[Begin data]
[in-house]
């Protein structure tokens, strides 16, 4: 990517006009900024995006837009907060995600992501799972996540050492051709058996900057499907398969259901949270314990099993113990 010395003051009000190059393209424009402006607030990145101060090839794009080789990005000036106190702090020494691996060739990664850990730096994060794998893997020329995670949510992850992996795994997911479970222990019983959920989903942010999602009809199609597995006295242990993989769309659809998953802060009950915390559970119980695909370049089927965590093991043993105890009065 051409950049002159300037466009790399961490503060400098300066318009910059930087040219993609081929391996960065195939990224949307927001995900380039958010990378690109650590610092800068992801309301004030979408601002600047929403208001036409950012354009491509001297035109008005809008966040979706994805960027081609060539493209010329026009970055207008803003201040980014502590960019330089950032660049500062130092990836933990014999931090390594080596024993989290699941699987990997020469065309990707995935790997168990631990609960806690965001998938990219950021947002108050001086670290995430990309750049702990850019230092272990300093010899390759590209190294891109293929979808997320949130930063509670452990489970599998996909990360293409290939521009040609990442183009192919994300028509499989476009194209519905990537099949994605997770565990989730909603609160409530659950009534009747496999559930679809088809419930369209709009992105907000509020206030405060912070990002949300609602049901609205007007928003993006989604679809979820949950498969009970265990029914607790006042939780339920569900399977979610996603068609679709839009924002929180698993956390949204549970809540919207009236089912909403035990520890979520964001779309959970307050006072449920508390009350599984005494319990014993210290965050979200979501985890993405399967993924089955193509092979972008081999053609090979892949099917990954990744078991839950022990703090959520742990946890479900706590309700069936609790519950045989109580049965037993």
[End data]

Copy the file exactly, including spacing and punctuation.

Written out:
[in-house]
């Protein structure tokens, strides 16, 4: 990517006009900024995006837009907060995600992501799972996540050492051709058996900057499907398969259901949270314990099993113990 010395003051009000190059393209424009402006607030990145101060090839794009080789990005000036106190702090020494691996060739990664850990730096994060794998893997020329995670949510992850992996795994997911479970222990019983959920989903942010999602009809199609597995006295242990993989769309659809998953802060009950915390559970119980695909370049089927965590093991043993105890009065 051409950049002159300037466009790399961490503060400098300066318009910059930087040219993609081929391996960065195939990224949307927001995900380039958010990378690109650590610092800068992801309301004030979408601002600047929403208001036409950012354009491509001297035109008005809008966040979706994805960027081609060539493209010329026009970055207008803003201040980014502590960019330089950032660049500062130092990836933990014999931090390594080596024993989290699941699987990997020469065309990707995935790997168990631990609960806690965001998938990219950021947002108050001086670290995430990309750049702990850019230092272990300093010899390759590209190294891109293929979808997320949130930063509670452990489970599998996909990360293409290939521009040609990442183009192919994300028509499989476009194209519905990537099949994605997770565990989730909603609160409530659950009534009747496999559930679809088809419930369209709009992105907000509020206030405060912070990002949300609602049901609205007007928003993006989604679809979820949950498969009970265990029914607790006042939780339920569900399977979610996603068609679709839009924002929180698993956390949204549970809540919207009236089912909403035990520890979520964001779309959970307050006072449920508390009350599984005494319990014993210290965050979200979501985890993405399967993924089955193509092979972008081999053609090979892949099917990954990744078991839950022990703090959520742990946890479900706590309700069936609790519950045989109580049965037993």